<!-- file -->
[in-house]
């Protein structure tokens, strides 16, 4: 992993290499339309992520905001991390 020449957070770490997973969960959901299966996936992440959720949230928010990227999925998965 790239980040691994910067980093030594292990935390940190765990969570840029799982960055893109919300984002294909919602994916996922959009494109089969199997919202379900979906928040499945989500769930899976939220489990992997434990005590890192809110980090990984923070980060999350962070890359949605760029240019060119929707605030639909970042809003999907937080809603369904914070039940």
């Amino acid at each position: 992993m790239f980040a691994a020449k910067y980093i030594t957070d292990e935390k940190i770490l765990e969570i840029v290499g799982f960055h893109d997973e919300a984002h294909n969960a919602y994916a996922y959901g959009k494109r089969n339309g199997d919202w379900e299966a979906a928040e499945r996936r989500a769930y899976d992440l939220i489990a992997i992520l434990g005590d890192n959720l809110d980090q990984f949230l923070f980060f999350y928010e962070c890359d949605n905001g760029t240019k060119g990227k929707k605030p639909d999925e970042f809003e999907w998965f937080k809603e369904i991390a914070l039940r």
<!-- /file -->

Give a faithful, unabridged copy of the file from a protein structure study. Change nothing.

[in-house]
């Protein structure tokens, strides 16, 4: 992993290499339309992520905001991390 020449957070770490997973969960959901299966996936992440959720949230928010990227999925998965 790239980040691994910067980093030594292990935390940190765990969570840029799982960055893109919300984002294909919602994916996922959009494109089969199997919202379900979906928040499945989500769930899976939220489990992997434990005590890192809110980090990984923070980060999350962070890359949605760029240019060119929707605030639909970042809003999907937080809603369904914070039940």
């Amino acid at each position: 992993m790239f980040a691994a020449k910067y980093i030594t957070d292990e935390k940190i770490l765990e969570i840029v290499g799982f960055h893109d997973e919300a984002h294909n969960a919602y994916a996922y959901g959009k494109r089969n339309g199997d919202w379900e299966a979906a928040e499945r996936r989500a769930y899976d992440l939220i489990a992997i992520l434990g005590d890192n959720l809110d980090q990984f949230l923070f980060f999350y928010e962070c890359d949605n905001g760029t240019k060119g990227k929707k605030p639909d999925e970042f809003e999907w998965f937080k809603e369904i991390a914070l039940r």